Over the last few months, Russia has drastically stepped up its provision of heavy weaponry to the Ukrainian separatists, and in recent weeks the fighting has intensified. As a result, the Obama administration is now re-evaluating its previous decision not to take aid to Ukraine to the next level by directly providing lethal assistance, including Javelin anti-tank missiles, small arms and ammunition.
“We cannot close our eyes to tanks crossing the border from Russia and coming into Ukraine, we can’t close our eyes to Russian fighters in unmarked uniforms crossing the border and leading individual companies of so-called separatists into battle,” Kerry said Thursday in Kiev.
New data compiled by Karber claims that, since October, Russia has moved into Ukraine more than 400 armored fighting vehicles, 250 tanks, 100 “Grad” multiple launch rocket systems, 75 artillery batteries and more.
Frustration with the lack of lethal military assistance to Ukraine on Capitol Hill is bipartisan. In December, Obama signed the Ukraine Freedom Support Act, which authorizes defensive lethal aid and passed Congress unanimously. But in a statement, the White House said the president’s signing of the bill did not signal an actual change in policy.
“I think we need to give the Ukrainians the resources they need to protect themselves, particularly with regard to border security. And that does require giving them lethal aid,” Democratic Senator Ben Cardin told me.
The group of 15 senators led by Portman and Durbin wrote to Obama on Tuesday calling on him to use his authority to provide defensive lethal aid to Ukraine, arguing that increasing the pressure on Putin is the only way to convince him to back down from his current escalation in eastern Ukraine.
“Despite the welcome imposition of U.S. and EU sanctions and mounting international isolation, Russian President Putin appears willing to gamble his country’s economy and world standing to further his blatant military invasion of another nation,” the senators wrote. “That he is willing to undertake such a selfish pursuit to protect his kleptocracy and at the cost of the Russian people’s freedoms, aspirations, and talents is only the more tragic. Such a dangerous international bully will only stand down when faced with credible resistance.”
Obama acknowledged in an interview with CNN last week that even as Western-imposed sanctions have hurt Russia’s economy, they have not deterred Putin from aggressively interfering in Ukraine.
Inside the White House, some administration officials believe that lethal assistance to Ukraine will not only fail to deter Putin, but also push him to escalate the conflict further, adding to the human tragedy and dragging the U.S. into a hot war that European countries want no part of. German Chancellor Angela Merkel has publicly stated Germany will not arm the Ukrainian military.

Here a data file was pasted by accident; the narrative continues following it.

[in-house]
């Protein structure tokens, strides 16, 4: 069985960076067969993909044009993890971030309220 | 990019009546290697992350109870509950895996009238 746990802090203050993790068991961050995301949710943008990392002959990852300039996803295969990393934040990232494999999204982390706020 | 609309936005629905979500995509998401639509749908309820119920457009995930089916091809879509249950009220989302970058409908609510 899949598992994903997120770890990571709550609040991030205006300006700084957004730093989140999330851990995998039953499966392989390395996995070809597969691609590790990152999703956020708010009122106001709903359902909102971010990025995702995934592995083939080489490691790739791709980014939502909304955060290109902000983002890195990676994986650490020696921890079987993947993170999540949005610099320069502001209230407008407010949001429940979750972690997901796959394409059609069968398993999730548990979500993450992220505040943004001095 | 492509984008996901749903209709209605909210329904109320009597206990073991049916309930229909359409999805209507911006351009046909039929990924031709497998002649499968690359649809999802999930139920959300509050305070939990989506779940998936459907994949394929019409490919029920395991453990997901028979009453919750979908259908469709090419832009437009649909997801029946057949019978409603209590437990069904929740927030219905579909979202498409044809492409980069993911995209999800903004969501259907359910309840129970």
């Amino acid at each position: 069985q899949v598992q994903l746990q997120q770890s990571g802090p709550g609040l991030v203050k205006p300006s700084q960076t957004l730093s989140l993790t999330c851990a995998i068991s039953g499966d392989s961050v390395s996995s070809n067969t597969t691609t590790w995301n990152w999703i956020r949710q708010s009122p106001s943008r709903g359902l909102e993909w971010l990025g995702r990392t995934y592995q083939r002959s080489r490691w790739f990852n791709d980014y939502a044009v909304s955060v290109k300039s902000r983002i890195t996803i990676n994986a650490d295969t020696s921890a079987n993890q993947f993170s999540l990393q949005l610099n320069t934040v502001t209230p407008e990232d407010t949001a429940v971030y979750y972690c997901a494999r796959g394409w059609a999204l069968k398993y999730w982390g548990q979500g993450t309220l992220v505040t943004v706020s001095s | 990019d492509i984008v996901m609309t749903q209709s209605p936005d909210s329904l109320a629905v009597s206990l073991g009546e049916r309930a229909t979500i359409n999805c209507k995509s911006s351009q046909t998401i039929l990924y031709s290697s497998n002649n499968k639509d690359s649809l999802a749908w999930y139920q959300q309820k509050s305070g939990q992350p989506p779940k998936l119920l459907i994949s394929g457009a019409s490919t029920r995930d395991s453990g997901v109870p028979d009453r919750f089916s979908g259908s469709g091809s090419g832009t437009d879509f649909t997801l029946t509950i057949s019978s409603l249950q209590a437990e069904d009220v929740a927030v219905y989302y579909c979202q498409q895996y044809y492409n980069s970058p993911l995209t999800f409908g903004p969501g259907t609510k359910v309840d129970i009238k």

Kerry has been working behind the scenes to cut a deal in which Russia would cease its aggression in Ukraine in exchange for limited sanctions relief and an agreement to table the issue of Crimea. The Russians have repeatedly rejected those terms.
Some experts agree with the administration that escalation through the form of U.S. lethal assistance to Ukraine is too risky, especially because Ukraine will always be more important to Russia than to America, and there’s no limit on what Putin will do to protect Russian interests there.
“If the Russians want to crush the entire Ukrainian military and take the entire country, they could do it. No amount of military assistance to Ukraine will change that fact. All it will do is kill more Russians as they kill more Ukrainians,” said Sam Charap, senior fellow at the International Institute for Strategic Studies. “Putin is trying to turn this into a battle in the Russian mind between Russia and America. And military assistance helps them with that.”
Poroshenko’s most memorable line when he addressed Congress last September was, “One cannot win the war with blankets.” What the Obama administration can’t say publicly is that the U.S. has not yet made the decision to support Ukraine enough so that it can “win,” whatever that means.
But it is the growing gap between U.S. rhetoric and its actual policy, measured not least by its failure to fulfill its earlier pledges, that is leaving Ukrainians feeling bewildered and abandoned. The administration must decide whether to double down or strike a compromise in Ukraine. Then, it must forthrightly share that decision with the rest of us.